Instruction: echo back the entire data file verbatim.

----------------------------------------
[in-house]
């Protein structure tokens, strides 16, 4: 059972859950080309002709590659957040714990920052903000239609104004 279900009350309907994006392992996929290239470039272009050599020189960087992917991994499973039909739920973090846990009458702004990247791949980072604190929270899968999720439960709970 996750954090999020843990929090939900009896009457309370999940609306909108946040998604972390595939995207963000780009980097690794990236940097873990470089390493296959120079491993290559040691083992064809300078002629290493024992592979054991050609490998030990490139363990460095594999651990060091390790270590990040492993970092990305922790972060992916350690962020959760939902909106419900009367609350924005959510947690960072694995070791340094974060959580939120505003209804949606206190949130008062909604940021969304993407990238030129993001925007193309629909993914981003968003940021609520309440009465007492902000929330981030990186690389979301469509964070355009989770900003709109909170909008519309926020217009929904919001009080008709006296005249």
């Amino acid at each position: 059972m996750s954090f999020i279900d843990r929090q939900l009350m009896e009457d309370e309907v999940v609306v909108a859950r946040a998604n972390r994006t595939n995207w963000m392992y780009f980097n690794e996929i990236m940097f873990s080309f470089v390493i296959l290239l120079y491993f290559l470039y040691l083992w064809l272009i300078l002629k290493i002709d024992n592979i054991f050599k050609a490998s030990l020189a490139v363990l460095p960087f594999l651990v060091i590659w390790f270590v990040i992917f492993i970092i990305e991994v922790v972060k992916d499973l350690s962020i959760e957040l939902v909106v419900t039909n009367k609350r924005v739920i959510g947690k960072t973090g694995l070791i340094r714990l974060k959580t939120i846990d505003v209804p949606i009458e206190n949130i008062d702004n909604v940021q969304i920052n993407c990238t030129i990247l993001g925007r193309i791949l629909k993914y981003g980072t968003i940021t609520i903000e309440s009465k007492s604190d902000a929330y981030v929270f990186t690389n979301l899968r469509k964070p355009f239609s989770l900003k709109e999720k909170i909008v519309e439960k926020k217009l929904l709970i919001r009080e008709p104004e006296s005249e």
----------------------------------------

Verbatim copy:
[in-house]
């Protein structure tokens, strides 16, 4: 059972859950080309002709590659957040714990920052903000239609104004 279900009350309907994006392992996929290239470039272009050599020189960087992917991994499973039909739920973090846990009458702004990247791949980072604190929270899968999720439960709970 996750954090999020843990929090939900009896009457309370999940609306909108946040998604972390595939995207963000780009980097690794990236940097873990470089390493296959120079491993290559040691083992064809300078002629290493024992592979054991050609490998030990490139363990460095594999651990060091390790270590990040492993970092990305922790972060992916350690962020959760939902909106419900009367609350924005959510947690960072694995070791340094974060959580939120505003209804949606206190949130008062909604940021969304993407990238030129993001925007193309629909993914981003968003940021609520309440009465007492902000929330981030990186690389979301469509964070355009989770900003709109909170909008519309926020217009929904919001009080008709006296005249």
């Amino acid at each position: 059972m996750s954090f999020i279900d843990r929090q939900l009350m009896e009457d309370e309907v999940v609306v909108a859950r946040a998604n972390r994006t595939n995207w963000m392992y780009f980097n690794e996929i990236m940097f873990s080309f470089v390493i296959l290239l120079y491993f290559l470039y040691l083992w064809l272009i300078l002629k290493i002709d024992n592979i054991f050599k050609a490998s030990l020189a490139v363990l460095p960087f594999l651990v060091i590659w390790f270590v990040i992917f492993i970092i990305e991994v922790v972060k992916d499973l350690s962020i959760e957040l939902v909106v419900t039909n009367k609350r924005v739920i959510g947690k960072t973090g694995l070791i340094r714990l974060k959580t939120i846990d505003v209804p949606i009458e206190n949130i008062d702004n909604v940021q969304i920052n993407c990238t030129i990247l993001g925007r193309i791949l629909k993914y981003g980072t968003i940021t609520i903000e309440s009465k007492s604190d902000a929330y981030v929270f990186t690389n979301l899968r469509k964070p355009f239609s989770l900003k709109e999720k909170i909008v519309e439960k926020k217009l929904l709970i919001r009080e008709p104004e006296s005249e």